TAA's top legislative issues

TAA outlines priorities for 2019 legislative session.

If the 2019 legislative session is like most, more than 7,000 bills, in addition to thousands of amendments and committee substitutes will be considered before the session adjourns May 27. The Texas Apartment Association will be closely watching many of these bills to advocate on behalf of rental housing property owners, managers, developers and supplier partners.

Here’s a look at some of the major bills likely to be debated that would affect rental property owners.

The Texas Apartment Association has a laser focus for 2019 on getting the late fee statute in Sec. 92.019 of the Property Code clarified. The current ambiguity has led to an uptick in class action litigation that will adversely affect both rental property owners and residents unless we are successful in revising the law.

TAA will seek a bill similar to one that nearly got to the governor’s desk last session to bring greater transparency to proposed city fee increases by requiring proposed fees to be listed clearly on the front of proposed city budgets (rather than buried within them), require separate votes to ratify the fee increases instead as part of a single budget motion and have cities publicize proposed increases.

Efforts to reform the Texas property tax system are sure to be high on the legislature’s agenda. TAA will continue to support efforts to provide voters with a greater say when local governments propose tax increases, along with a host of other reforms designed to bring greater transparency and fairness to the process.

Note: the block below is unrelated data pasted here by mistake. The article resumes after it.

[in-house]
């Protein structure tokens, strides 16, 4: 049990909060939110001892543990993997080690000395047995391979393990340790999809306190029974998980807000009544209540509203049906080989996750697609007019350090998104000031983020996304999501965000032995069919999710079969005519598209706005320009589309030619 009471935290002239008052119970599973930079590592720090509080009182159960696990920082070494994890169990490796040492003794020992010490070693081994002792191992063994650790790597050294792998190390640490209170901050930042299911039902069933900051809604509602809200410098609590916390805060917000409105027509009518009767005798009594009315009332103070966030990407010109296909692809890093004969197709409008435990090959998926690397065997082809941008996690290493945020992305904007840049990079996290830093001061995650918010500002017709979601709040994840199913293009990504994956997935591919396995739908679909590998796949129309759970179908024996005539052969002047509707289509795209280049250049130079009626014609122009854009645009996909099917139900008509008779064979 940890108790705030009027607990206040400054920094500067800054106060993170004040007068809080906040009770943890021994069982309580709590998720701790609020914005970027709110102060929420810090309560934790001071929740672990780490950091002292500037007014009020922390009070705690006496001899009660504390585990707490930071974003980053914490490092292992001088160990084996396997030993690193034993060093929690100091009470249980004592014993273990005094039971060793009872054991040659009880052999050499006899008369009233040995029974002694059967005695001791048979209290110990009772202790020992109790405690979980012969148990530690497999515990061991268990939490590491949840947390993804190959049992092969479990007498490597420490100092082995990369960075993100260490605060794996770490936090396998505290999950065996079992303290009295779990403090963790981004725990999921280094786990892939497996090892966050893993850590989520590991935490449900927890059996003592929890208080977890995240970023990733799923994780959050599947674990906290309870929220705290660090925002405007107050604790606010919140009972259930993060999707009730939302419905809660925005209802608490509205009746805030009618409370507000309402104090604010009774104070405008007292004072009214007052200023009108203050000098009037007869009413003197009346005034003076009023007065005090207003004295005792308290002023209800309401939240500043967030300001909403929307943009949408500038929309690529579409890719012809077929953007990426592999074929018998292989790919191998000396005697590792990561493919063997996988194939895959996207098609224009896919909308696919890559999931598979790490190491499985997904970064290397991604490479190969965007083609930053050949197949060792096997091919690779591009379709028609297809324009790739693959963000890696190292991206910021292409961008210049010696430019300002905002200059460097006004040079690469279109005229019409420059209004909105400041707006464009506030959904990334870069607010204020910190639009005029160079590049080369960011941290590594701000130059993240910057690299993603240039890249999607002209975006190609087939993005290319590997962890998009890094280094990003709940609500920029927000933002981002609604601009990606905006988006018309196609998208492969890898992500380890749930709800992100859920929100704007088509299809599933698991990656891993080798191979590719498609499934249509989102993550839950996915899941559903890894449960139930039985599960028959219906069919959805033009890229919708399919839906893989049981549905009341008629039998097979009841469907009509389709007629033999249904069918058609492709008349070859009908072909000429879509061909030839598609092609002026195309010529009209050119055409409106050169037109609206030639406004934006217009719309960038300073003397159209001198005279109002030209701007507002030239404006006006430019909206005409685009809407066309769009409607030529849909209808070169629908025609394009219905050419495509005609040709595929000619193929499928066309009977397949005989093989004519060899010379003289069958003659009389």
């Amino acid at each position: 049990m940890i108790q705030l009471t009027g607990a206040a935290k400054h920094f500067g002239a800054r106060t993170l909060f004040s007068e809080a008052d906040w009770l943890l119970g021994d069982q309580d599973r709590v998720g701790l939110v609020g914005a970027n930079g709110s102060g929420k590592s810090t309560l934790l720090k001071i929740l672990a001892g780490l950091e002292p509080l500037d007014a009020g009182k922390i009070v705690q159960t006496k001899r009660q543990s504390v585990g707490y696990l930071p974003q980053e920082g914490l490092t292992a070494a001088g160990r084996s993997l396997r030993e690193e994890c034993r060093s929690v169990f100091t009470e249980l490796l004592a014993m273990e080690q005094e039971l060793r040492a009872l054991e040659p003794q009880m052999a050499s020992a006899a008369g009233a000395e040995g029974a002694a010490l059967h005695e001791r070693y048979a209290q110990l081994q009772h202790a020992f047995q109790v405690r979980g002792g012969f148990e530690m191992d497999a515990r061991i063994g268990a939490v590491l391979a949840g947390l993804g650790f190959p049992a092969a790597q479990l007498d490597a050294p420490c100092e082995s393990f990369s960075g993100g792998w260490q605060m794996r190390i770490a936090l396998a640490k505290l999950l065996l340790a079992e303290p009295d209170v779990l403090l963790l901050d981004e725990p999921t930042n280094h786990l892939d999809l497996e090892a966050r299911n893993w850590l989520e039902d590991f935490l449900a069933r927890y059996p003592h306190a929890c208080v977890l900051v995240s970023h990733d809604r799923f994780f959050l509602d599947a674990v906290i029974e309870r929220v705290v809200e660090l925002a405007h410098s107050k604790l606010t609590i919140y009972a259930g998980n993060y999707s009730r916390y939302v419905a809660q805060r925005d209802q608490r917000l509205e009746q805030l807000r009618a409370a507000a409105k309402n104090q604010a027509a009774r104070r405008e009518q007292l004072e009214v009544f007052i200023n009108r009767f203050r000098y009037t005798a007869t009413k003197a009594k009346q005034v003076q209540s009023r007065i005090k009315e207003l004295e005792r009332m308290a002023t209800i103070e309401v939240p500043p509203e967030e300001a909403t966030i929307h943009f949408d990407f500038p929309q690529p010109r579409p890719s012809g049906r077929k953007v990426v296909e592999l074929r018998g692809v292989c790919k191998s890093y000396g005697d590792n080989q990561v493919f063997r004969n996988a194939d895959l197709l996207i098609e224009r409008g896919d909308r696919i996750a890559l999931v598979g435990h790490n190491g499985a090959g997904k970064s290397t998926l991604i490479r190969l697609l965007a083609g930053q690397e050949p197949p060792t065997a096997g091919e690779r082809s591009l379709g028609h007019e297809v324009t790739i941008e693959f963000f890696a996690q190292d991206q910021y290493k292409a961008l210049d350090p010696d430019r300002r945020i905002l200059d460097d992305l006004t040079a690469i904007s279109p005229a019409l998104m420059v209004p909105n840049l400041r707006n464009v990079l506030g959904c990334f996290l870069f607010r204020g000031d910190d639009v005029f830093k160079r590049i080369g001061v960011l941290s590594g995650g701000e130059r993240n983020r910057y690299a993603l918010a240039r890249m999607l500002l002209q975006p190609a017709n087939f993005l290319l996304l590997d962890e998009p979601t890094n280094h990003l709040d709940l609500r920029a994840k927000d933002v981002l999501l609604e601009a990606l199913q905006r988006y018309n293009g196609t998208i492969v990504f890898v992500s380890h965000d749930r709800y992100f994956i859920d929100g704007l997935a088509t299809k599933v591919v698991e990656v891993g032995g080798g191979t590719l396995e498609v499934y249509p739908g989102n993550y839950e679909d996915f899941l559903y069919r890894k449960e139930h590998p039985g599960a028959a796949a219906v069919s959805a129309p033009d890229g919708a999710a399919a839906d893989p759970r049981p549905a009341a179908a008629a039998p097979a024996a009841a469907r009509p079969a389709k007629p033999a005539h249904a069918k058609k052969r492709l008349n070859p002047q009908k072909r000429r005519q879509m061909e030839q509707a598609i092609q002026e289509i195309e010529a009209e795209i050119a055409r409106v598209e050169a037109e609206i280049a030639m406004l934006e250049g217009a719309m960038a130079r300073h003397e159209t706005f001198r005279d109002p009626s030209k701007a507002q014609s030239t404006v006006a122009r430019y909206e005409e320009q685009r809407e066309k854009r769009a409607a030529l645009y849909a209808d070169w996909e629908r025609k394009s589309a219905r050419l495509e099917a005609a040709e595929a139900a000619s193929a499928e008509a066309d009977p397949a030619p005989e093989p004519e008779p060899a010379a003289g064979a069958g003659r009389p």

Coupled with property tax reform, it is widely expected the legislature will look at comprehensive school finance reform. A blue ribbon panel, the Texas Commission on Public School Finance, has been studying the issue and other plans are also being floated.

Source of income. Will there be efforts to overturn the Texas law that preempts cities from requiring rental property owners to accept Housing Choice Vouchers (Section 8), if renters meet other qualifying criteria? This issue has continued to receive attention ever since the bill was passed in 2015.

A long wish list. Tenant advocates are circulating a wish list with two dozen of potential legislative issues, including limiting fees, allowing a five-day right of rescission, and allowing lease termination for crime victims and people who have been laid off from work.

Other concerns have been raised over properties that do not accept various forms of payment and the class action waiver that was added last year to the TAA lease.

Last session there was an attempt to make sure cities would allow developers to pay a fee in lieu of setting aside land dedicated for parkland. That concept is expected to be reintroduced.

Preemption of local labor requirements. TAA is also part of a coalition that is seeking legislation to ensure that we have uniform labor regulations rather than leaving issues like sick leave requirements up to local governments. This would be similar to how the state treats a minimum wage.